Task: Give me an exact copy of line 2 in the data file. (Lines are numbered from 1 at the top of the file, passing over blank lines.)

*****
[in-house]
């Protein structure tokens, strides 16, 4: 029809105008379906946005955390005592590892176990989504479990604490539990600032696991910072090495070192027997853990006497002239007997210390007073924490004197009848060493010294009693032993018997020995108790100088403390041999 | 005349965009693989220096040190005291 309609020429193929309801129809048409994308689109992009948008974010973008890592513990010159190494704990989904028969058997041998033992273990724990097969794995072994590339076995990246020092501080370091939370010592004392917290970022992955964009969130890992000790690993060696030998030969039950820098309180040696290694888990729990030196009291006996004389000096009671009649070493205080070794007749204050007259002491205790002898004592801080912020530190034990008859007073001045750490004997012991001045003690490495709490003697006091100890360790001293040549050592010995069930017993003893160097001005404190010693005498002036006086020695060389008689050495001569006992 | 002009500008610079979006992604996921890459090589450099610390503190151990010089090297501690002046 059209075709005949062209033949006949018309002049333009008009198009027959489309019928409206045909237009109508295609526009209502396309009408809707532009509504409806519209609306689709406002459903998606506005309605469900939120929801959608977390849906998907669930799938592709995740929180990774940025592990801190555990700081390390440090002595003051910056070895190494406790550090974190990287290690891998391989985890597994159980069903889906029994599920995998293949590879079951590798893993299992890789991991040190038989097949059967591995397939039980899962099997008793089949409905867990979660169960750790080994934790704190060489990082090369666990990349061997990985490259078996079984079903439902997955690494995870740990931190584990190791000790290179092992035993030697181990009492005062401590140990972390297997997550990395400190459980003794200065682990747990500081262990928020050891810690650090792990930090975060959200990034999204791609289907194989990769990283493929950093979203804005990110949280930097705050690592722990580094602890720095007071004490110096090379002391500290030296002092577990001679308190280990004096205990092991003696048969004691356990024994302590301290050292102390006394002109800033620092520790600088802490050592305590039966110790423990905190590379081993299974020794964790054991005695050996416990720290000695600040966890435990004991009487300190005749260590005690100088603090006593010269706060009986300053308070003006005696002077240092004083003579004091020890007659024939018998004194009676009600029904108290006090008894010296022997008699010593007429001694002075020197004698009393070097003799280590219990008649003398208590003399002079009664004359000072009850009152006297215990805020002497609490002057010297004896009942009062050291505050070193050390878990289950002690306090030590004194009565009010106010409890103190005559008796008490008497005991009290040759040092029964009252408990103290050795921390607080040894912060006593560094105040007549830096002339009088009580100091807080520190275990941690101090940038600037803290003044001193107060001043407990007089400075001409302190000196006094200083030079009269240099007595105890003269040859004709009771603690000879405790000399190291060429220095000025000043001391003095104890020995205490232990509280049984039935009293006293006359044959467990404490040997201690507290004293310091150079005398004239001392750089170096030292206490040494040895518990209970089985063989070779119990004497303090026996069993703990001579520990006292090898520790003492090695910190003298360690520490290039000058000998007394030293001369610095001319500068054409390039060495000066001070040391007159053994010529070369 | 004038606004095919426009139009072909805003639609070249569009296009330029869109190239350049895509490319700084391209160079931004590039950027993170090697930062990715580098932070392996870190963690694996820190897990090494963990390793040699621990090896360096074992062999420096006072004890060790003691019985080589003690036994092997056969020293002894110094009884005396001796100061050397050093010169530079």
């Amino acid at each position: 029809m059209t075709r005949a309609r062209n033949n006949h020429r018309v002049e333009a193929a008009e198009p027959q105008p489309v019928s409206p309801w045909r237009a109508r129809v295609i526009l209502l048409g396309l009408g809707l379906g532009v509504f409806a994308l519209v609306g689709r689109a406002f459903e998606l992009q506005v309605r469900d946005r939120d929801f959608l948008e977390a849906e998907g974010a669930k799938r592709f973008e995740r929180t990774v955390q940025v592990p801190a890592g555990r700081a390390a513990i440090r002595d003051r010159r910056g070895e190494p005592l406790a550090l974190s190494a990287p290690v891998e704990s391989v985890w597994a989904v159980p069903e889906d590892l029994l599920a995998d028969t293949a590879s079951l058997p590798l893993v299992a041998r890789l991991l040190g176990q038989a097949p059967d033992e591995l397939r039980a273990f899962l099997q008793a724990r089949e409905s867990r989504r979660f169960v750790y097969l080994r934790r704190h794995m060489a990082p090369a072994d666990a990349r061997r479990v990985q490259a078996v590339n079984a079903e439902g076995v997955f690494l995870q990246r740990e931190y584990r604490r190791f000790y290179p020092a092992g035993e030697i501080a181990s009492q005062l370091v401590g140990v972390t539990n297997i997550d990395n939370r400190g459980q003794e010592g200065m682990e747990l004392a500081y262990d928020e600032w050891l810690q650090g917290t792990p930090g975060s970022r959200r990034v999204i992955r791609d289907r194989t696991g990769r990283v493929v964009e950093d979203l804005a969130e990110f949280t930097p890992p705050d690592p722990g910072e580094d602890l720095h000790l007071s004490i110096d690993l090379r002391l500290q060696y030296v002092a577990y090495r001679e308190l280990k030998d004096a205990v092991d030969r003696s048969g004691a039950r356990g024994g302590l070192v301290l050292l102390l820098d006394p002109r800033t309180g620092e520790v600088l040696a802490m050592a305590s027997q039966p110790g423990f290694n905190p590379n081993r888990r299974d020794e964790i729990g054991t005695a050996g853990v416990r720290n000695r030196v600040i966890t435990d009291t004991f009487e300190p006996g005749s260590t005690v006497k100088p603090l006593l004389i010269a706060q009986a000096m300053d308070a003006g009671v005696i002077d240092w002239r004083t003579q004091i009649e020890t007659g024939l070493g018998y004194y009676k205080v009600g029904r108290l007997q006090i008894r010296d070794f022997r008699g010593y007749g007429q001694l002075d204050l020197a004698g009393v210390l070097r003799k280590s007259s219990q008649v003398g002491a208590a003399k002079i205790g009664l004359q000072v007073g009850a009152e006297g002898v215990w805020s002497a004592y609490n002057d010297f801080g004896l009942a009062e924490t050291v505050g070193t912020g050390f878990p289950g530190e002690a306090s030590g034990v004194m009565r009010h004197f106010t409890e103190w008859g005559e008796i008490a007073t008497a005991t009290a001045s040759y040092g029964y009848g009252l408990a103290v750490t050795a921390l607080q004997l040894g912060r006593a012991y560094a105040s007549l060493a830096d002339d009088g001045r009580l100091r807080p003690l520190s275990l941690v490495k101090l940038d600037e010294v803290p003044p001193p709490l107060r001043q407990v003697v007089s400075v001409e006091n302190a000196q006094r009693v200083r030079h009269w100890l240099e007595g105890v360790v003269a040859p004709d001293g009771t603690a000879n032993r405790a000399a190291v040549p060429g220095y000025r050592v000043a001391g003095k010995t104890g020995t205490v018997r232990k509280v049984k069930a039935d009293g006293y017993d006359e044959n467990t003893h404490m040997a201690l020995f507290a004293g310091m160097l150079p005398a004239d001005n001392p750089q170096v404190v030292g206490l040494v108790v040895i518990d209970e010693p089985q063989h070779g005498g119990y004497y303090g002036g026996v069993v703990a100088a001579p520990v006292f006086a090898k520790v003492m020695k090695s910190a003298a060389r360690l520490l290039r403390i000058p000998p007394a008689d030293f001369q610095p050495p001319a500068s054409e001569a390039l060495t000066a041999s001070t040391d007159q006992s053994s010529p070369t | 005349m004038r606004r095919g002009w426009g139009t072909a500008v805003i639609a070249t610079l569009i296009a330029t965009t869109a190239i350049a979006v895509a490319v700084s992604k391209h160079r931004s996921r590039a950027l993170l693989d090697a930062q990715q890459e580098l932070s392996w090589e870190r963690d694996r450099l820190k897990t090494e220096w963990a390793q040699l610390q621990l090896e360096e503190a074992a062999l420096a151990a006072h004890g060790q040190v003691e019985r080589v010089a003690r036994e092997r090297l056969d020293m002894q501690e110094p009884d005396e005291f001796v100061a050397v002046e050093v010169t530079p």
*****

């Protein structure tokens, strides 16, 4: 029809105008379906946005955390005592590892176990989504479990604490539990600032696991910072090495070192027997853990006497002239007997210390007073924490004197009848060493010294009693032993018997020995108790100088403390041999 | 005349965009693989220096040190005291 309609020429193929309801129809048409994308689109992009948008974010973008890592513990010159190494704990989904028969058997041998033992273990724990097969794995072994590339076995990246020092501080370091939370010592004392917290970022992955964009969130890992000790690993060696030998030969039950820098309180040696290694888990729990030196009291006996004389000096009671009649070493205080070794007749204050007259002491205790002898004592801080912020530190034990008859007073001045750490004997012991001045003690490495709490003697006091100890360790001293040549050592010995069930017993003893160097001005404190010693005498002036006086020695060389008689050495001569006992 | 002009500008610079979006992604996921890459090589450099610390503190151990010089090297501690002046 059209075709005949062209033949006949018309002049333009008009198009027959489309019928409206045909237009109508295609526009209502396309009408809707532009509504409806519209609306689709406002459903998606506005309605469900939120929801959608977390849906998907669930799938592709995740929180990774940025592990801190555990700081390390440090002595003051910056070895190494406790550090974190990287290690891998391989985890597994159980069903889906029994599920995998293949590879079951590798893993299992890789991991040190038989097949059967591995397939039980899962099997008793089949409905867990979660169960750790080994934790704190060489990082090369666990990349061997990985490259078996079984079903439902997955690494995870740990931190584990190791000790290179092992035993030697181990009492005062401590140990972390297997997550990395400190459980003794200065682990747990500081262990928020050891810690650090792990930090975060959200990034999204791609289907194989990769990283493929950093979203804005990110949280930097705050690592722990580094602890720095007071004490110096090379002391500290030296002092577990001679308190280990004096205990092991003696048969004691356990024994302590301290050292102390006394002109800033620092520790600088802490050592305590039966110790423990905190590379081993299974020794964790054991005695050996416990720290000695600040966890435990004991009487300190005749260590005690100088603090006593010269706060009986300053308070003006005696002077240092004083003579004091020890007659024939018998004194009676009600029904108290006090008894010296022997008699010593007429001694002075020197004698009393070097003799280590219990008649003398208590003399002079009664004359000072009850009152006297215990805020002497609490002057010297004896009942009062050291505050070193050390878990289950002690306090030590004194009565009010106010409890103190005559008796008490008497005991009290040759040092029964009252408990103290050795921390607080040894912060006593560094105040007549830096002339009088009580100091807080520190275990941690101090940038600037803290003044001193107060001043407990007089400075001409302190000196006094200083030079009269240099007595105890003269040859004709009771603690000879405790000399190291060429220095000025000043001391003095104890020995205490232990509280049984039935009293006293006359044959467990404490040997201690507290004293310091150079005398004239001392750089170096030292206490040494040895518990209970089985063989070779119990004497303090026996069993703990001579520990006292090898520790003492090695910190003298360690520490290039000058000998007394030293001369610095001319500068054409390039060495000066001070040391007159053994010529070369 | 004038606004095919426009139009072909805003639609070249569009296009330029869109190239350049895509490319700084391209160079931004590039950027993170090697930062990715580098932070392996870190963690694996820190897990090494963990390793040699621990090896360096074992062999420096006072004890060790003691019985080589003690036994092997056969020293002894110094009884005396001796100061050397050093010169530079």